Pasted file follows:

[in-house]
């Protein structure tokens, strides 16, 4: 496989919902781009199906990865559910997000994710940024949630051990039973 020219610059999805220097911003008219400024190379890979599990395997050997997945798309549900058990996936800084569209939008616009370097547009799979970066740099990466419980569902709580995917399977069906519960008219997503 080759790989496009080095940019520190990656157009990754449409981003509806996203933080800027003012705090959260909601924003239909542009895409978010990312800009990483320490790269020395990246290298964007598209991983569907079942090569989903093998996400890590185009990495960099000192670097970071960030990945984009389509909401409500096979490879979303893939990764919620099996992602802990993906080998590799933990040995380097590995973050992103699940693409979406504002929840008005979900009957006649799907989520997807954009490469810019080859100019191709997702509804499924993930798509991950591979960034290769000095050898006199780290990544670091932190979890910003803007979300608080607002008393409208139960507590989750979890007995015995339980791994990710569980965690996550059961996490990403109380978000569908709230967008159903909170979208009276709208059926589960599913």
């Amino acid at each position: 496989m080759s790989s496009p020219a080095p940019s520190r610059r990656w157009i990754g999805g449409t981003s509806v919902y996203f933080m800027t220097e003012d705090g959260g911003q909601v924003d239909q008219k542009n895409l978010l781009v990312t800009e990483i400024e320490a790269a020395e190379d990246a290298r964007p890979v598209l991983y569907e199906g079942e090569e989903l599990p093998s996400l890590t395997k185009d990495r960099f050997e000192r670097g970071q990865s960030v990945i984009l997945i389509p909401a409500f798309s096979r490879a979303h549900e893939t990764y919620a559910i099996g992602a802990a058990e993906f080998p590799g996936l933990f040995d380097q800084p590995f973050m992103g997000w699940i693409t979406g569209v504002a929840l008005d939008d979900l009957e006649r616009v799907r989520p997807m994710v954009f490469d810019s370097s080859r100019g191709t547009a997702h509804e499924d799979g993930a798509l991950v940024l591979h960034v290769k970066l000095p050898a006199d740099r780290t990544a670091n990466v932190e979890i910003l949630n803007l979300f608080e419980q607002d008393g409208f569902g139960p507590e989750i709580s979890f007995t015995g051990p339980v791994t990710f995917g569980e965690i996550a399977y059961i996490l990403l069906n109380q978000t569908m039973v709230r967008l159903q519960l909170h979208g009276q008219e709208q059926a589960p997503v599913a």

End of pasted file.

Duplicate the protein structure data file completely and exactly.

[in-house]
């Protein structure tokens, strides 16, 4: 496989919902781009199906990865559910997000994710940024949630051990039973 020219610059999805220097911003008219400024190379890979599990395997050997997945798309549900058990996936800084569209939008616009370097547009799979970066740099990466419980569902709580995917399977069906519960008219997503 080759790989496009080095940019520190990656157009990754449409981003509806996203933080800027003012705090959260909601924003239909542009895409978010990312800009990483320490790269020395990246290298964007598209991983569907079942090569989903093998996400890590185009990495960099000192670097970071960030990945984009389509909401409500096979490879979303893939990764919620099996992602802990993906080998590799933990040995380097590995973050992103699940693409979406504002929840008005979900009957006649799907989520997807954009490469810019080859100019191709997702509804499924993930798509991950591979960034290769000095050898006199780290990544670091932190979890910003803007979300608080607002008393409208139960507590989750979890007995015995339980791994990710569980965690996550059961996490990403109380978000569908709230967008159903909170979208009276709208059926589960599913």
């Amino acid at each position: 496989m080759s790989s496009p020219a080095p940019s520190r610059r990656w157009i990754g999805g449409t981003s509806v919902y996203f933080m800027t220097e003012d705090g959260g911003q909601v924003d239909q008219k542009n895409l978010l781009v990312t800009e990483i400024e320490a790269a020395e190379d990246a290298r964007p890979v598209l991983y569907e199906g079942e090569e989903l599990p093998s996400l890590t395997k185009d990495r960099f050997e000192r670097g970071q990865s960030v990945i984009l997945i389509p909401a409500f798309s096979r490879a979303h549900e893939t990764y919620a559910i099996g992602a802990a058990e993906f080998p590799g996936l933990f040995d380097q800084p590995f973050m992103g997000w699940i693409t979406g569209v504002a929840l008005d939008d979900l009957e006649r616009v799907r989520p997807m994710v954009f490469d810019s370097s080859r100019g191709t547009a997702h509804e499924d799979g993930a798509l991950v940024l591979h960034v290769k970066l000095p050898a006199d740099r780290t990544a670091n990466v932190e979890i910003l949630n803007l979300f608080e419980q607002d008393g409208f569902g139960p507590e989750i709580s979890f007995t015995g051990p339980v791994t990710f995917g569980e965690i996550a399977y059961i996490l990403l069906n109380q978000t569908m039973v709230r967008l159903q519960l909170h979208g009276q008219e709208q059926a589960p997503v599913a």